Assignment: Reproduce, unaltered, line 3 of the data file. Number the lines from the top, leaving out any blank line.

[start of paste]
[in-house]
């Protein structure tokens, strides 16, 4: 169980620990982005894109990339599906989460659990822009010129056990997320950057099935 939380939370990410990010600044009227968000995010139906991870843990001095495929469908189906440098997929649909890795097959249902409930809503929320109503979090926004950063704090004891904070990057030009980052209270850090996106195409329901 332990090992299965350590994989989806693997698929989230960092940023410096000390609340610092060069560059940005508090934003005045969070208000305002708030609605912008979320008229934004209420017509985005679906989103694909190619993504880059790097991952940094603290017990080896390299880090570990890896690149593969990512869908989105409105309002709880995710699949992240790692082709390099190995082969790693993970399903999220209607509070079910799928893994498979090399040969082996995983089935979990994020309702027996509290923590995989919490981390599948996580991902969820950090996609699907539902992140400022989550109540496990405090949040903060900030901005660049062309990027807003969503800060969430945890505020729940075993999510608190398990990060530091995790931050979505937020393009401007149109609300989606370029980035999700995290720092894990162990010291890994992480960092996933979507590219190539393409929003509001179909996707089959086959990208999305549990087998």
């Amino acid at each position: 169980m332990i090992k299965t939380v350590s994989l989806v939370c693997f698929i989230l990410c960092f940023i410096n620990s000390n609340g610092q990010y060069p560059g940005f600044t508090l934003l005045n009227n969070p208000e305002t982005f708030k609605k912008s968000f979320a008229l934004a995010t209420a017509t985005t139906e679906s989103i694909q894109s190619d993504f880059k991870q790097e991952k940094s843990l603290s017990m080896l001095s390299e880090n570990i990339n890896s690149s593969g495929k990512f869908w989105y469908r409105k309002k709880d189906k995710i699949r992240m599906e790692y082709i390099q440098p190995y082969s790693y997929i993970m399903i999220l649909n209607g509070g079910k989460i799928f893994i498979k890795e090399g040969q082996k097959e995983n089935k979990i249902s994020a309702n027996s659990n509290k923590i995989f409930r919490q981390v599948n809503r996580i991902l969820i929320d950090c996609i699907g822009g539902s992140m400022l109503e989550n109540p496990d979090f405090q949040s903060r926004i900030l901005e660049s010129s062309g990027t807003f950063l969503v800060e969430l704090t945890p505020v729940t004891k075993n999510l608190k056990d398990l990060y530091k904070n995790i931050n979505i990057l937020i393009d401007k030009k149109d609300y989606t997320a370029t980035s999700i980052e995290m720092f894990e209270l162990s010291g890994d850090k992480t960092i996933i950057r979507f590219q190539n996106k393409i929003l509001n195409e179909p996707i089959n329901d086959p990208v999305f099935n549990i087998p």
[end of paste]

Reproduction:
């Amino acid at each position: 169980m332990i090992k299965t939380v350590s994989l989806v939370c693997f698929i989230l990410c960092f940023i410096n620990s000390n609340g610092q990010y060069p560059g940005f600044t508090l934003l005045n009227n969070p208000e305002t982005f708030k609605k912008s968000f979320a008229l934004a995010t209420a017509t985005t139906e679906s989103i694909q894109s190619d993504f880059k991870q790097e991952k940094s843990l603290s017990m080896l001095s390299e880090n570990i990339n890896s690149s593969g495929k990512f869908w989105y469908r409105k309002k709880d189906k995710i699949r992240m599906e790692y082709i390099q440098p190995y082969s790693y997929i993970m399903i999220l649909n209607g509070g079910k989460i799928f893994i498979k890795e090399g040969q082996k097959e995983n089935k979990i249902s994020a309702n027996s659990n509290k923590i995989f409930r919490q981390v599948n809503r996580i991902l969820i929320d950090c996609i699907g822009g539902s992140m400022l109503e989550n109540p496990d979090f405090q949040s903060r926004i900030l901005e660049s010129s062309g990027t807003f950063l969503v800060e969430l704090t945890p505020v729940t004891k075993n999510l608190k056990d398990l990060y530091k904070n995790i931050n979505i990057l937020i393009d401007k030009k149109d609300y989606t997320a370029t980035s999700i980052e995290m720092f894990e209270l162990s010291g890994d850090k992480t960092i996933i950057r979507f590219q190539n996106k393409i929003l509001n195409e179909p996707i089959n329901d086959p990208v999305f099935n549990i087998p």